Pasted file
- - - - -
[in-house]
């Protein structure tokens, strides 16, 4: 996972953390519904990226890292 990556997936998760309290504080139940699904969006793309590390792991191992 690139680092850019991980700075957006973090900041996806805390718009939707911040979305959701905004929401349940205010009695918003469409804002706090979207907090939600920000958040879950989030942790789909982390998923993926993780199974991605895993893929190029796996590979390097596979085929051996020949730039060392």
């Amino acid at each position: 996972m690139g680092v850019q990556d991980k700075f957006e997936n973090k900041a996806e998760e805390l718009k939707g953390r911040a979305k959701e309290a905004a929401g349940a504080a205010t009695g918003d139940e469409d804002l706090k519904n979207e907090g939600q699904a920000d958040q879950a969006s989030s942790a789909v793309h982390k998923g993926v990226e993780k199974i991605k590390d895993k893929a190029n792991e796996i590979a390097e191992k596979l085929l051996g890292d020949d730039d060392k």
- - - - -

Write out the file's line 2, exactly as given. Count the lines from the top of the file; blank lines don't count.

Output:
């Protein structure tokens, strides 16, 4: 996972953390519904990226890292 990556997936998760309290504080139940699904969006793309590390792991191992 690139680092850019991980700075957006973090900041996806805390718009939707911040979305959701905004929401349940205010009695918003469409804002706090979207907090939600920000958040879950989030942790789909982390998923993926993780199974991605895993893929190029796996590979390097596979085929051996020949730039060392």